It doesn’t take a village to know where President Obama will be in 2014, the sixth year of his tenure and his second midterm referendum: raising copious amounts of money for Democratic candidates in private; in public, precious few appearances by their side in – historically, the province of unpopular lame-duck presidents.
Nor does it take a village idiot to foresee Vice President Biden’s travel itinerary in 2014: working the campaign b-circuit – stumping for Democratic candidates worthy of the White House’s time, just not the President’s.
But what about the one Democrat perhaps most in demand in 2014 as both a fundraiser and an out-in-public campaigner: Hillary Clinton?
As the prohibitive favorite to be the Democratic standard-bearer in 2016, does she assiduously work the midterm trail, as do most candidates looking to land the presidency for the first time (in 2006, then-Sen. Barack Obama not only made campaign appearances but released his second book, "The Audacity of Hope," shortly before the November vote).
Or, is 2014 is destined to be a repeat of 2010 and a second negative verdict on ObamaCare (in 2010, it cost the Democrats the House; in 2014, it may be the Senate’s turn), does Mrs. Clinton, who 20 years ago tried and failed to sell the nation on the virtues of HillaryCare, lay low and let someone else take the slings and arrows of the Obama administration’s misfortunes?
It’s a fair question to ask, for Mrs. Clinton’s approach to the 2014 vote may serve as tip-off for how she’ll run for president should she decide to seek the prize that eluded her in 2008.
Then, Hillary Clinton was a cautious campaigner – so much so that she left an opening for a more progressive Democrat to wrest the nomination from her. And that, of course, was Barack Obama.
The 2013 election offered more of the same: Mrs. Clinton did cross the Potomac River and campaign in Northern Virginia on behalf of Terry McAuliffe, the winner in that state’s governor’s race.
Still it was cautious sledding, with Mrs. Clinton appearing at a women’s rally quite literally in inside the Capitol Beltway. Not exactly “Duck Dynasty.”
The guess here: don’t look for Mrs. Clinton to emerge as a fire-and-brimstone liberal campaigner in 2014. It’s not in her political DNA. Nor does it make sense if indeed the midterm’s prevailing theme is ObamaCare’s ineptitude and, by default, the hazards of big-government solutions.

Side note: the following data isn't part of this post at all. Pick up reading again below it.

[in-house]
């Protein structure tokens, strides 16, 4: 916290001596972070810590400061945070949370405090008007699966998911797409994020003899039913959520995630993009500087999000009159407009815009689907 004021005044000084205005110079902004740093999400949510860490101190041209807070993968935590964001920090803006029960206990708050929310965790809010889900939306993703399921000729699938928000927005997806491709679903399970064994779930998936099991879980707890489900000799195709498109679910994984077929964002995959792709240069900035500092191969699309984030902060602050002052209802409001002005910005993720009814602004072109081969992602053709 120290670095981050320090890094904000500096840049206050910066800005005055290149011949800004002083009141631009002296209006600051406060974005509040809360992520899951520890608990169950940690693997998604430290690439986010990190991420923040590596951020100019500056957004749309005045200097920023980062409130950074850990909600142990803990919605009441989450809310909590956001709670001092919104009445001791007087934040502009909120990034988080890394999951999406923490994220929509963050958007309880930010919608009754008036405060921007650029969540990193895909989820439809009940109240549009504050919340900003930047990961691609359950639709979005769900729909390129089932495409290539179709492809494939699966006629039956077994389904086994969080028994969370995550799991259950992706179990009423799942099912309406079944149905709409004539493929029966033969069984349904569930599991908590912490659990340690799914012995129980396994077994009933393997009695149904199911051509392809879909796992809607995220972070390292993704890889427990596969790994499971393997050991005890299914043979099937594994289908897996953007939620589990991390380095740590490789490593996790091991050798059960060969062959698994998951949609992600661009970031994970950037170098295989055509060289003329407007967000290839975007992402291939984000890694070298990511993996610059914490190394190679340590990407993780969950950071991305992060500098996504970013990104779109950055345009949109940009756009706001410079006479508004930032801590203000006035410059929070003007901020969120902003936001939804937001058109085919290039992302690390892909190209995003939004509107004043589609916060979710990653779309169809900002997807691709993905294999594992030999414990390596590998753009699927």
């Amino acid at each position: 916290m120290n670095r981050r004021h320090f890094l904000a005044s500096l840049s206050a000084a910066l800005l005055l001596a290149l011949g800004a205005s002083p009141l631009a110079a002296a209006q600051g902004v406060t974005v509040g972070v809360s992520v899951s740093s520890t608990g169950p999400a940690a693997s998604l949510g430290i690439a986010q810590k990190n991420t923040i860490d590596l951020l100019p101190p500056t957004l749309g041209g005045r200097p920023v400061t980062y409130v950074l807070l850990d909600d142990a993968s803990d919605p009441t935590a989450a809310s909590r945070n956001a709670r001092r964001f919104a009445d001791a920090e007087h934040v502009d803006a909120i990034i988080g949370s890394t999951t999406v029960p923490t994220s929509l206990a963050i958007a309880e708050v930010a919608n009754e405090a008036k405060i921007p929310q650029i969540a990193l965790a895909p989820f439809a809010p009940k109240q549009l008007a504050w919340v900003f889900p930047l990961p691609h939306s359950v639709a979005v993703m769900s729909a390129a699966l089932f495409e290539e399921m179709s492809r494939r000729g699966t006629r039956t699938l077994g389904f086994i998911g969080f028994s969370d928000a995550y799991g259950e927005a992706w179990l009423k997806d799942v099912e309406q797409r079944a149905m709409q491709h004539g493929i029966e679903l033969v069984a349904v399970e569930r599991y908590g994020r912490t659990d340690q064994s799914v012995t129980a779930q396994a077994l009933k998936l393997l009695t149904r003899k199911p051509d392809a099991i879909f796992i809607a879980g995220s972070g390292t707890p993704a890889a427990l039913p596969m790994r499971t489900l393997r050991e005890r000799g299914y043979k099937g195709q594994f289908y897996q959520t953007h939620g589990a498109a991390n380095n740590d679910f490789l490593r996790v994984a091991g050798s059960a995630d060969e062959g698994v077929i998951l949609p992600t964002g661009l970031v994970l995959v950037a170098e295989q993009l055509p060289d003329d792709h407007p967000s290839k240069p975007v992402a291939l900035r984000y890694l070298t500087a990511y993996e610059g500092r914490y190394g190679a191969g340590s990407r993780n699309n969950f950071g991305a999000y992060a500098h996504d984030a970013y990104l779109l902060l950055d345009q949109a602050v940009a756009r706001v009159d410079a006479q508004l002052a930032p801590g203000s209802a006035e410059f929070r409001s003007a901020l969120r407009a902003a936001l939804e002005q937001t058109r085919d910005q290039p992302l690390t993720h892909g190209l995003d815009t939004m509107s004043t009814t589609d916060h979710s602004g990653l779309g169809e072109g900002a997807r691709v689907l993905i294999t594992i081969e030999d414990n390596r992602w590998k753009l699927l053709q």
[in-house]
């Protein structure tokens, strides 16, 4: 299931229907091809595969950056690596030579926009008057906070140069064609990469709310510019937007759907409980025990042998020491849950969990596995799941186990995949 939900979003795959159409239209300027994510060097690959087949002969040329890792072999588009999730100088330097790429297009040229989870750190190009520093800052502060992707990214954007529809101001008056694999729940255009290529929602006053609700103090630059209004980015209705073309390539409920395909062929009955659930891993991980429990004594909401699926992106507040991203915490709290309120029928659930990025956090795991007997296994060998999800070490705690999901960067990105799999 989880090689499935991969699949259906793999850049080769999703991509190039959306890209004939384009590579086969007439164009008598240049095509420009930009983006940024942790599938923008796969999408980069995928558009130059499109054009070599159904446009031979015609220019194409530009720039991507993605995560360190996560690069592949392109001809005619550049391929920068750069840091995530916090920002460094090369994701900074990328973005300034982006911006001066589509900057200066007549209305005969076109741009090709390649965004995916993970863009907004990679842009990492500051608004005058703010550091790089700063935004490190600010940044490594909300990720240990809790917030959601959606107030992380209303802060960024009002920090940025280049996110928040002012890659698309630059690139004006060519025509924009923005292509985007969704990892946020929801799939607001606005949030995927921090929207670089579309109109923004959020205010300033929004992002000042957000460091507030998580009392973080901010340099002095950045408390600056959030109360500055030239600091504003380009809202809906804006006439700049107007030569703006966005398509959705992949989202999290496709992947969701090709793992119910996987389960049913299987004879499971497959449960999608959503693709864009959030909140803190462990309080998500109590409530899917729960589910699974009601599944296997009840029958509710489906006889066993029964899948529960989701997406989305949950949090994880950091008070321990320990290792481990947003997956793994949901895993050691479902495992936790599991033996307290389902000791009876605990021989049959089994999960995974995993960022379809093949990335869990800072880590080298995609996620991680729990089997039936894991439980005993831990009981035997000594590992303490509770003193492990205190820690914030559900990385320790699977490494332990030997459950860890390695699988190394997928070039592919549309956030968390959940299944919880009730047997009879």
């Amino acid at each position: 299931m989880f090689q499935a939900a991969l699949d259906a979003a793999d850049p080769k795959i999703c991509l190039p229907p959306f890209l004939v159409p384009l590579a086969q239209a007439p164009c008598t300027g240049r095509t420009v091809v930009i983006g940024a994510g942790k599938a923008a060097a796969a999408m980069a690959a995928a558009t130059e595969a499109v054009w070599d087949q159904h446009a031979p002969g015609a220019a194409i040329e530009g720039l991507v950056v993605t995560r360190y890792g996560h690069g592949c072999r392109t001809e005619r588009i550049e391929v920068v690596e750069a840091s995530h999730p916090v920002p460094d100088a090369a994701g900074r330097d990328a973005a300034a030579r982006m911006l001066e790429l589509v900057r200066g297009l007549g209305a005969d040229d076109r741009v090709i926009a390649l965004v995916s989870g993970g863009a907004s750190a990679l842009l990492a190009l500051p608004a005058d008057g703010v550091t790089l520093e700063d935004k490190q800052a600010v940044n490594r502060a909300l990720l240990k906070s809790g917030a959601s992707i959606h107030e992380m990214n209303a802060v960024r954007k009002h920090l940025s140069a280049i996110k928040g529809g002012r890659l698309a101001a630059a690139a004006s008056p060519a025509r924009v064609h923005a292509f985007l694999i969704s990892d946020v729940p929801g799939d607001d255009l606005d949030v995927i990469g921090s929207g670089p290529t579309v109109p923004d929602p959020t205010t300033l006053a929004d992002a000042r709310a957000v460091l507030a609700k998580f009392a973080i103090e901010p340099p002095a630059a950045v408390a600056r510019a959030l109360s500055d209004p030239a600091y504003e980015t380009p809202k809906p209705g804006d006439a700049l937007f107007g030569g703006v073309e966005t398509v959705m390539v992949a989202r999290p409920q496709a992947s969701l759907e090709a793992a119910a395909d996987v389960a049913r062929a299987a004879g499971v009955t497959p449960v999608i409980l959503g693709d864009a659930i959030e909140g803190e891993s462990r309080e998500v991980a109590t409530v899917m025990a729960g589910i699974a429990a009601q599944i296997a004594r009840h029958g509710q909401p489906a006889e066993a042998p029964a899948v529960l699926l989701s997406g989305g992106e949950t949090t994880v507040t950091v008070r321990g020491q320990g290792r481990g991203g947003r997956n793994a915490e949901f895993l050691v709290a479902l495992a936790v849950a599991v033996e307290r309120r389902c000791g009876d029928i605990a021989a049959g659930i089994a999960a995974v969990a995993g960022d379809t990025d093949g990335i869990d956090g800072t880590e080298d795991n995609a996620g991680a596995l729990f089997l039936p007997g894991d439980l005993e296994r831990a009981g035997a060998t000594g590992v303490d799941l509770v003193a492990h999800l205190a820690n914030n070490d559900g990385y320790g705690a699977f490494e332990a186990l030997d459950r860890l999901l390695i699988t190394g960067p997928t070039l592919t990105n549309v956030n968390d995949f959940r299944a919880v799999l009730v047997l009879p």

So how, then will Mrs. Clinton approach the 2014 landscape? Let’s begin with the obvious: supporting big-state, blue-state Democrats who can’t possibly lose.
That means New Jersey Senator Cory Booker, a possible running mate for Mrs. Clinton, New York Gov. Andrew Cuomo (once a possible 2016 rival) and, if she can put aside some unpleasant memories from the 1992 election that featured insults at her expense, hanging out with California Gov. Jerry Brown.
Plan B – again, a political no-brainer – would be making appearances on behalf of the same coalition that re-elected President Obama in 2012: women, millennials, Latinos and African-Americans.
Look for Mrs. Clinton to pop up in Nevada, where 37-year-Secretary of State Ross Miller aims to move up to Attorney General; in Maryland, where Lt. Gov. Anthony Brown, an African-American, hopes to replace Gov. Martin O’Malley (who in turn hopes to supplant Mrs. Clinton at the top of the Democratic ticket; and in Texas, a state with growing Latino clout, for a Democrat along the lines of Texas State Rep. Mary Gonzalez, should she survive a primary challenge.
All of which amounts to playing it safe, Hillary-wise. But what if she breaks with character and decides to risk a little political capital? That would require Mrs. Clinton to consider the following:
1. Fly into Little Rock’s Bill and Hillary Clinton National Airport and stump for Sen. Mark Pryor, a Democrat in trouble. President Obama twice lost Mrs. Clinton’s adopted state by 20% or more. At some point in 2015, Mrs. Clinton will begin the process of distancing herself from her most recent employer. A 2014 visit to Arkansas might begin the process sooner than she’d like.
2. Visit Texas and campaign and for State Sen. Wendy Davis, the likely Democratic candidate for governor. Davis is determined to make the contest a referendum on abortion – a variation of the Republican “war on women” that paid huge dividends for Democrats in 2012. Then again, Texas is a socially conservative state that hasn’t chosen a Democratic governor since before the Clinton presidency. Does Mrs. Clinton want to be associated with a campaign that thrills East Coast Democrats, but probably doesn’t click in the Central time zone?
3. Coming to the rescue of red-state Democratic damsels in distress. Louisiana Sen. Mary Landrieu is on the politically endangered list (last month, she purposely avoided a presidential visit to New Orleans), as is Kay Hagan in North Carolina. Mrs. Clinton could play it safe in these states – limiting her appearances to university towns and big cities. Then again, it begs the question of how the South, New and Deep, fits into Mrs. Clinton’s plans in 2016?
One final note: Hillary Clinton isn’t the only 2016 possibility carefully weighing their 2014 options. New Jersey Gov. Chris Christie, for example, will be selective in his travel.
But in Mrs. Clinton’s case, it’s a situation frontrunners seldom face: she doesn’t need the exposure; she won’t feel the pressure to start working the swing states.
The reward for the rest of us: to the extent that Hillary Clinton is politically active in 2014, it keeps us guessing as to what she’ll share with us in 2015 – which would be her plans in 2016.
Bill Whalen is a research fellow at Stanford University's Hoover Institution, where he analyzes California and national politics. He also blogs daily on the 2016 election at www.adayattheracesblog.com